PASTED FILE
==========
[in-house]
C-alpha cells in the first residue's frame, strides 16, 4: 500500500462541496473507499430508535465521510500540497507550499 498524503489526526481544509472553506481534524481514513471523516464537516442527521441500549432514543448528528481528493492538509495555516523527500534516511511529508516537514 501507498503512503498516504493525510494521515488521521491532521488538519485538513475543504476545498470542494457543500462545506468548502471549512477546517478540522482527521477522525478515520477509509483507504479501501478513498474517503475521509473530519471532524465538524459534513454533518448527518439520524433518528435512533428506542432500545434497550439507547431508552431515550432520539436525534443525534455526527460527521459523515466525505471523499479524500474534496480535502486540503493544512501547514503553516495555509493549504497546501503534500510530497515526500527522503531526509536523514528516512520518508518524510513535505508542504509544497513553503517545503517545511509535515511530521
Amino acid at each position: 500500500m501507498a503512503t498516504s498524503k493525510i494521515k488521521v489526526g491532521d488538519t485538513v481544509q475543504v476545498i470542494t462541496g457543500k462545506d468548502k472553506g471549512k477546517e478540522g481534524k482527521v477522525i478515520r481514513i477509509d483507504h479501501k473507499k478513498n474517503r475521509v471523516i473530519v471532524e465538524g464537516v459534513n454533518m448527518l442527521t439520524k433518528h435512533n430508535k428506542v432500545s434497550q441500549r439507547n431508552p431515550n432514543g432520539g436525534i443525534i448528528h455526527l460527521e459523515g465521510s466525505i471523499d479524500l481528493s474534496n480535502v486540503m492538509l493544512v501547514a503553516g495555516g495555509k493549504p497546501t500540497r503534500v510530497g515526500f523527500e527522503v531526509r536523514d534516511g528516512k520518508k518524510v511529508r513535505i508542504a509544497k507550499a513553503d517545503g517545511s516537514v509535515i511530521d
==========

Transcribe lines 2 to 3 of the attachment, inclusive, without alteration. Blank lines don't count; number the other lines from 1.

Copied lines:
C-alpha cells in the first residue's frame, strides 16, 4: 500500500462541496473507499430508535465521510500540497507550499 498524503489526526481544509472553506481534524481514513471523516464537516442527521441500549432514543448528528481528493492538509495555516523527500534516511511529508516537514 501507498503512503498516504493525510494521515488521521491532521488538519485538513475543504476545498470542494457543500462545506468548502471549512477546517478540522482527521477522525478515520477509509483507504479501501478513498474517503475521509473530519471532524465538524459534513454533518448527518439520524433518528435512533428506542432500545434497550439507547431508552431515550432520539436525534443525534455526527460527521459523515466525505471523499479524500474534496480535502486540503493544512501547514503553516495555509493549504497546501503534500510530497515526500527522503531526509536523514528516512520518508518524510513535505508542504509544497513553503517545503517545511509535515511530521
Amino acid at each position: 500500500m501507498a503512503t498516504s498524503k493525510i494521515k488521521v489526526g491532521d488538519t485538513v481544509q475543504v476545498i470542494t462541496g457543500k462545506d468548502k472553506g471549512k477546517e478540522g481534524k482527521v477522525i478515520r481514513i477509509d483507504h479501501k473507499k478513498n474517503r475521509v471523516i473530519v471532524e465538524g464537516v459534513n454533518m448527518l442527521t439520524k433518528h435512533n430508535k428506542v432500545s434497550q441500549r439507547n431508552p431515550n432514543g432520539g436525534i443525534i448528528h455526527l460527521e459523515g465521510s466525505i471523499d479524500l481528493s474534496n480535502v486540503m492538509l493544512v501547514a503553516g495555516g495555509k493549504p497546501t500540497r503534500v510530497g515526500f523527500e527522503v531526509r536523514d534516511g528516512k520518508k518524510v511529508r513535505i508542504a509544497k507550499a513553503d517545503g517545511s516537514v509535515i511530521d